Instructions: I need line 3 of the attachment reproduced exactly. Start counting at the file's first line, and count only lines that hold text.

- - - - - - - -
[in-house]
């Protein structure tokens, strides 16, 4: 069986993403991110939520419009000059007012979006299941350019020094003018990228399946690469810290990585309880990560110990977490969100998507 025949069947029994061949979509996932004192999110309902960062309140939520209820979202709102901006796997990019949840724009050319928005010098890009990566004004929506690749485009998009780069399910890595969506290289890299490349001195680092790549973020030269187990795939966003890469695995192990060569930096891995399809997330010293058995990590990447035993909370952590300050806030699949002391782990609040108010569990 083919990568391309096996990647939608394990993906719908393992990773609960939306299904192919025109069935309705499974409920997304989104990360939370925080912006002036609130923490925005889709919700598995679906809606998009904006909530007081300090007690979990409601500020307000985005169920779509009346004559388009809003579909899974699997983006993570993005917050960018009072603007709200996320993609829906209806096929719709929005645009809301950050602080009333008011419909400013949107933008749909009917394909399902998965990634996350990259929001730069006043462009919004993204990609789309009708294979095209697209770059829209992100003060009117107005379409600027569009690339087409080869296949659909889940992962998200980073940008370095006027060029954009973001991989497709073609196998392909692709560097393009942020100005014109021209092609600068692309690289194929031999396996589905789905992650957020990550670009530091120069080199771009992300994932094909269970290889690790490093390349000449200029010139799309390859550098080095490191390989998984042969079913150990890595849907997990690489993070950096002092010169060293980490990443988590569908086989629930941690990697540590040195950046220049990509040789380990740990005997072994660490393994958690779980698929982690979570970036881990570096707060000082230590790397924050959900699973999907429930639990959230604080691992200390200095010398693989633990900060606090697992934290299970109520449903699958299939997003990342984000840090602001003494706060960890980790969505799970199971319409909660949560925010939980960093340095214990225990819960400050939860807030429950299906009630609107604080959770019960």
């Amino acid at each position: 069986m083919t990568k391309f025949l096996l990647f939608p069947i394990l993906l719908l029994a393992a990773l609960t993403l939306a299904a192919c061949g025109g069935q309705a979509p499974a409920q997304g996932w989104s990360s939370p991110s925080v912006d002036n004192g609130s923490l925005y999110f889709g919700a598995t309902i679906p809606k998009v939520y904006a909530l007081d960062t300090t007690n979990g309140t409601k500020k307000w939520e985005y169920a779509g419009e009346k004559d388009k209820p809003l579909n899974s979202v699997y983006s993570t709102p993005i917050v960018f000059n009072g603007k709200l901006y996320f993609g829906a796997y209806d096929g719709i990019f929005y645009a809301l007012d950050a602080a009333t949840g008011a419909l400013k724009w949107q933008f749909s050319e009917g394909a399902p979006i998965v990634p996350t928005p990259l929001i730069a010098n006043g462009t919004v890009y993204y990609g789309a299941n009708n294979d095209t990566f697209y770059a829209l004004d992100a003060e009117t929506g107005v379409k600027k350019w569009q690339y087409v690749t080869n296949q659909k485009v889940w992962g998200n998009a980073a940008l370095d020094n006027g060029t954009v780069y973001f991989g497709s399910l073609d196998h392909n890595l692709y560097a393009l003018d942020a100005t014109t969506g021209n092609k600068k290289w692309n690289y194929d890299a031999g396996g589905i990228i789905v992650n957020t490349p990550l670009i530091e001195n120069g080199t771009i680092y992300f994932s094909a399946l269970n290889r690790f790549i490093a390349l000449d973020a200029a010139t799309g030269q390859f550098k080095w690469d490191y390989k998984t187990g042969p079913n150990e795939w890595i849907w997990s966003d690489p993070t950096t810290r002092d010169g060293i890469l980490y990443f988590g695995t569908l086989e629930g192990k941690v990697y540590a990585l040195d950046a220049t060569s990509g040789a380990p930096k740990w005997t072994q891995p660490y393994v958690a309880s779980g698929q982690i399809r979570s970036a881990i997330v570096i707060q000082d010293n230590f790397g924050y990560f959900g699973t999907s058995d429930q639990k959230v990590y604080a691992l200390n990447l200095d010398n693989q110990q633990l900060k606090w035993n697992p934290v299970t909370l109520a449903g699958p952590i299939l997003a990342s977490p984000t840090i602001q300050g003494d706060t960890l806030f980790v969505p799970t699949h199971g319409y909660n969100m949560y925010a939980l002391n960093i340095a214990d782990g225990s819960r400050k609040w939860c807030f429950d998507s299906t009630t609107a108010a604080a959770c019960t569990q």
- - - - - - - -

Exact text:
């Amino acid at each position: 069986m083919t990568k391309f025949l096996l990647f939608p069947i394990l993906l719908l029994a393992a990773l609960t993403l939306a299904a192919c061949g025109g069935q309705a979509p499974a409920q997304g996932w989104s990360s939370p991110s925080v912006d002036n004192g609130s923490l925005y999110f889709g919700a598995t309902i679906p809606k998009v939520y904006a909530l007081d960062t300090t007690n979990g309140t409601k500020k307000w939520e985005y169920a779509g419009e009346k004559d388009k209820p809003l579909n899974s979202v699997y983006s993570t709102p993005i917050v960018f000059n009072g603007k709200l901006y996320f993609g829906a796997y209806d096929g719709i990019f929005y645009a809301l007012d950050a602080a009333t949840g008011a419909l400013k724009w949107q933008f749909s050319e009917g394909a399902p979006i998965v990634p996350t928005p990259l929001i730069a010098n006043g462009t919004v890009y993204y990609g789309a299941n009708n294979d095209t990566f697209y770059a829209l004004d992100a003060e009117t929506g107005v379409k600027k350019w569009q690339y087409v690749t080869n296949q659909k485009v889940w992962g998200n998009a980073a940008l370095d020094n006027g060029t954009v780069y973001f991989g497709s399910l073609d196998h392909n890595l692709y560097a393009l003018d942020a100005t014109t969506g021209n092609k600068k290289w692309n690289y194929d890299a031999g396996g589905i990228i789905v992650n957020t490349p990550l670009i530091e001195n120069g080199t771009i680092y992300f994932s094909a399946l269970n290889r690790f790549i490093a390349l000449d973020a200029a010139t799309g030269q390859f550098k080095w690469d490191y390989k998984t187990g042969p079913n150990e795939w890595i849907w997990s966003d690489p993070t950096t810290r002092d010169g060293i890469l980490y990443f988590g695995t569908l086989e629930g192990k941690v990697y540590a990585l040195d950046a220049t060569s990509g040789a380990p930096k740990w005997t072994q891995p660490y393994v958690a309880s779980g698929q982690i399809r979570s970036a881990i997330v570096i707060q000082d010293n230590f790397g924050y990560f959900g699973t999907s058995d429930q639990k959230v990590y604080a691992l200390n990447l200095d010398n693989q110990q633990l900060k606090w035993n697992p934290v299970t909370l109520a449903g699958p952590i299939l997003a990342s977490p984000t840090i602001q300050g003494d706060t960890l806030f980790v969505p799970t699949h199971g319409y909660n969100m949560y925010a939980l002391n960093i340095a214990d782990g225990s819960r400050k609040w939860c807030f429950d998507s299906t009630t609107a108010a604080a959770c019960t569990q």